Department of Special Education and Communication Disorders


Document Type


Date of this Version

Spring 3-8-2012


Wang, J., Samal, A., Green, J. R., & Rudzicz, F. (2012). Sentence recognition from articulatory movements for silent speech interfaces, Proc. of IEEE Intl. Conf. on Acoustics, Speech, and Signal Processing (pp. 4985-4988), Kyoto, Japan.


Copyright (c) 2012 IEEE. Used by permission.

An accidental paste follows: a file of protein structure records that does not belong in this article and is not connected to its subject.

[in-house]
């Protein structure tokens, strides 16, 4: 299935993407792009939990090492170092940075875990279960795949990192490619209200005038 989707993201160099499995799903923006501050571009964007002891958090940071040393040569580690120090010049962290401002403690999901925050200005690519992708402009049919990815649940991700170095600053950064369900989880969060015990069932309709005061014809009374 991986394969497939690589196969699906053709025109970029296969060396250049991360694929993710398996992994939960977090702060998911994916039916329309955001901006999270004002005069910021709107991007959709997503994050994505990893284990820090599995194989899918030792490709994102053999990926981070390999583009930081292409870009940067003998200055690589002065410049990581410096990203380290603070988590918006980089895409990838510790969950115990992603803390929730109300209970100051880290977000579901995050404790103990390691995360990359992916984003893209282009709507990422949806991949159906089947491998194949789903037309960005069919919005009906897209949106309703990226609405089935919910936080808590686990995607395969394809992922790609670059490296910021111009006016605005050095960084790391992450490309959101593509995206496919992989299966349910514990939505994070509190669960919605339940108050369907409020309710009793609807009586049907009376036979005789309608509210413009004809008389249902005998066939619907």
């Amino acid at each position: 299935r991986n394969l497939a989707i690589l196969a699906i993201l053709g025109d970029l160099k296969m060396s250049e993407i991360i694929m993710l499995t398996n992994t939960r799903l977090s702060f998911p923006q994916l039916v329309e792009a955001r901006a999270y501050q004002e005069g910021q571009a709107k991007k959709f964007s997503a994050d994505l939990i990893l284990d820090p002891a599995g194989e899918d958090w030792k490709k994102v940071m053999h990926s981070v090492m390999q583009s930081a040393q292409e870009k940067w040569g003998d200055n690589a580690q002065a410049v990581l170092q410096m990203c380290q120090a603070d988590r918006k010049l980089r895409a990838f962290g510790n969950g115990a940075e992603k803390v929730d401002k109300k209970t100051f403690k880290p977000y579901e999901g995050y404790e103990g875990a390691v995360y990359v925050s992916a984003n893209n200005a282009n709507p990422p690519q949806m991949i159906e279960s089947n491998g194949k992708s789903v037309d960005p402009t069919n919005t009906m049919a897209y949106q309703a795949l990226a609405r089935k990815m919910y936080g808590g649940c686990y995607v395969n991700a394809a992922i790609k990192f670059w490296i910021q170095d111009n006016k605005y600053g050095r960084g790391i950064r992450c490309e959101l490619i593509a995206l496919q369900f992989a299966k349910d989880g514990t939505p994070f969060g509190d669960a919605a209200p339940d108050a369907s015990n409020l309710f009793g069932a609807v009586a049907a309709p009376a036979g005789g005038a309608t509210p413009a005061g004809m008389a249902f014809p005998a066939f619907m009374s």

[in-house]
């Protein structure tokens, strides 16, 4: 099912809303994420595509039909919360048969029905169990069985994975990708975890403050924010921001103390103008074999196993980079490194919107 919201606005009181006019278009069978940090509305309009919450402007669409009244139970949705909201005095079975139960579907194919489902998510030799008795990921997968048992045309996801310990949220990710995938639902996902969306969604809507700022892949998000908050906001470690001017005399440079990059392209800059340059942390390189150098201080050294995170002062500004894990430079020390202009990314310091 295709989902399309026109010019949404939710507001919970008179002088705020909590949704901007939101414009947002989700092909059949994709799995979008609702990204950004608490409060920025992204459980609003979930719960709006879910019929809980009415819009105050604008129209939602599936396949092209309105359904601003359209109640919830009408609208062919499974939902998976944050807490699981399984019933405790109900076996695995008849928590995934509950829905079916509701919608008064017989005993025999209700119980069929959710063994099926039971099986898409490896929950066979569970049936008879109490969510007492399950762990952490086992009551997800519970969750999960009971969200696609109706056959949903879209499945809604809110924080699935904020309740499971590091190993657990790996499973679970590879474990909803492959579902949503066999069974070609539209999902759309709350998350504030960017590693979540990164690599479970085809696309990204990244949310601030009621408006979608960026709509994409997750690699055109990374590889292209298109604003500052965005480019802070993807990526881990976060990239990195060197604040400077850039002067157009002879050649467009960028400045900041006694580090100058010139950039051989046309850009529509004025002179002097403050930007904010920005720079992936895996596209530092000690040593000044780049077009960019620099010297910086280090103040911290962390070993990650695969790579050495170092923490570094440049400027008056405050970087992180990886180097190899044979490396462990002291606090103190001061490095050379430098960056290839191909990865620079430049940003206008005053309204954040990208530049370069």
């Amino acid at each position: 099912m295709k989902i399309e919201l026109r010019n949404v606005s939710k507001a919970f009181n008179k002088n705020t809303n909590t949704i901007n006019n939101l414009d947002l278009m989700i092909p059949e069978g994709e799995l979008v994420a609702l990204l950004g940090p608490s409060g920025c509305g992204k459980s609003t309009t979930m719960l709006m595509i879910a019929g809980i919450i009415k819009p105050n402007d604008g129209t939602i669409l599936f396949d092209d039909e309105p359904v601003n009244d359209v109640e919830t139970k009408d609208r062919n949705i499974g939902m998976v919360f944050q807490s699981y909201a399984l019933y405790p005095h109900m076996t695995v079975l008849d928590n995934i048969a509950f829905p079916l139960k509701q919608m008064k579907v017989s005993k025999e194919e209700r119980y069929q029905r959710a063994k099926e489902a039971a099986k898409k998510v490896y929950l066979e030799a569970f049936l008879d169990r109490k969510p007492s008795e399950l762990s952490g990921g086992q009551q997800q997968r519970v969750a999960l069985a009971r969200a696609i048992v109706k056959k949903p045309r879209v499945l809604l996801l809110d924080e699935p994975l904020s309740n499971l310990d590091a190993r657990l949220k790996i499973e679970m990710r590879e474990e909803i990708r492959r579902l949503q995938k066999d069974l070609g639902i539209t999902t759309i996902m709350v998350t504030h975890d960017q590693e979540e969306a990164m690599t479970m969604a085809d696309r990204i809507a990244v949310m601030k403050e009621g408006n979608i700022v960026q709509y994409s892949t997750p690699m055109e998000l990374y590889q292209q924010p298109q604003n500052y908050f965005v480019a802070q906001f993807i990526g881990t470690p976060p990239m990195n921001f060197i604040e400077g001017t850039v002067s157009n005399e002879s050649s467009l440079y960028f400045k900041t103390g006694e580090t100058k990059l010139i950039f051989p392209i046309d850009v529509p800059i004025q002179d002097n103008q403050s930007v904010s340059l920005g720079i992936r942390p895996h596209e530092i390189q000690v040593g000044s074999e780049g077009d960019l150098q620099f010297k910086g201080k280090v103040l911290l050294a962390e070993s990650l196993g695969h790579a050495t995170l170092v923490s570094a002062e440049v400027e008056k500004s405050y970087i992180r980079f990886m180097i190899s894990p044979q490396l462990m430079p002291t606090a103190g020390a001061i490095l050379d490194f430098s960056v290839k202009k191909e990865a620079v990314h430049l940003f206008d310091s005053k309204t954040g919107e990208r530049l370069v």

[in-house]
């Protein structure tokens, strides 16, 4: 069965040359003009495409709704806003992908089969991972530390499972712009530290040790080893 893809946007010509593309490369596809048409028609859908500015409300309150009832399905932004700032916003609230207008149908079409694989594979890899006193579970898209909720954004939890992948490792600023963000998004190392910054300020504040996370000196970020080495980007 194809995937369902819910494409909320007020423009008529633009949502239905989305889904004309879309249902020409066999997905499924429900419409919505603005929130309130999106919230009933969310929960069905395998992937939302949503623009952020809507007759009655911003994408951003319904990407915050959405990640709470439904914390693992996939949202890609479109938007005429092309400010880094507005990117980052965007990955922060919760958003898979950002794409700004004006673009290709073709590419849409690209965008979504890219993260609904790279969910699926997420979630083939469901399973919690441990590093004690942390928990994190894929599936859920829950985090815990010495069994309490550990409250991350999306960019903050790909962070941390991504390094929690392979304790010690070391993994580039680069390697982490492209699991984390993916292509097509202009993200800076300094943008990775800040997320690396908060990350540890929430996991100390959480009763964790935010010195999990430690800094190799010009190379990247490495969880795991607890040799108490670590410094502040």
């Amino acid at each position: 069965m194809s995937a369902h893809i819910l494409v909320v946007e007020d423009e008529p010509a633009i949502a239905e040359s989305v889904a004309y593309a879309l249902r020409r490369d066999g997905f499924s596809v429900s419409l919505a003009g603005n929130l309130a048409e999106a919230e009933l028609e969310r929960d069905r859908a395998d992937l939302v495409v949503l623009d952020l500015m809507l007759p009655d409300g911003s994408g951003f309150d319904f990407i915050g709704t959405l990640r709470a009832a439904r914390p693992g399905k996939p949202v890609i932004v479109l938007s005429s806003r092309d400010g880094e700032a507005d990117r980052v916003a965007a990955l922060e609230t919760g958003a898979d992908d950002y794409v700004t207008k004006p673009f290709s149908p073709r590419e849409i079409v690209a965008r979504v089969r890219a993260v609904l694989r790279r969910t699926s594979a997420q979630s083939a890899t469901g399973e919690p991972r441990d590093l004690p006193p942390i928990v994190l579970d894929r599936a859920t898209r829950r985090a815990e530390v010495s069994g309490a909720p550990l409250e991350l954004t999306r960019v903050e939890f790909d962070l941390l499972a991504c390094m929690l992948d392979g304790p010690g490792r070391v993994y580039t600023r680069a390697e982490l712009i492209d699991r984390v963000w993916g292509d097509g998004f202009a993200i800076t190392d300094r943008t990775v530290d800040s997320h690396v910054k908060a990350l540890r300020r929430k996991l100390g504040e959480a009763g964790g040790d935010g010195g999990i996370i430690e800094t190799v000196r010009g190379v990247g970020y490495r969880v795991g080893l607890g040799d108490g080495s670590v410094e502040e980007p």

Recent research has demonstrated the potential of using an articulation-based silent speech interface for command-and-control systems. Such an interface converts articulation to words that can then drive a text-to-speech synthesizer. In this paper, we have proposed a novel near-time algorithm to recognize whole-sentences from continuous tongue and lip movements. Our goal is to assist persons who are aphonic or have a severe motor speech impairment to produce functional speech using their tongue and lips. Our algorithm was tested using a functional sentence data set collected from ten speakers (3012 utterances). The average accuracy was 94.89% with an average latency of 3.11 seconds for each sentence prediction. The results indicate the effectiveness of our approach and its potential for building a real-time articulation-based silent speech interface for clinical applications.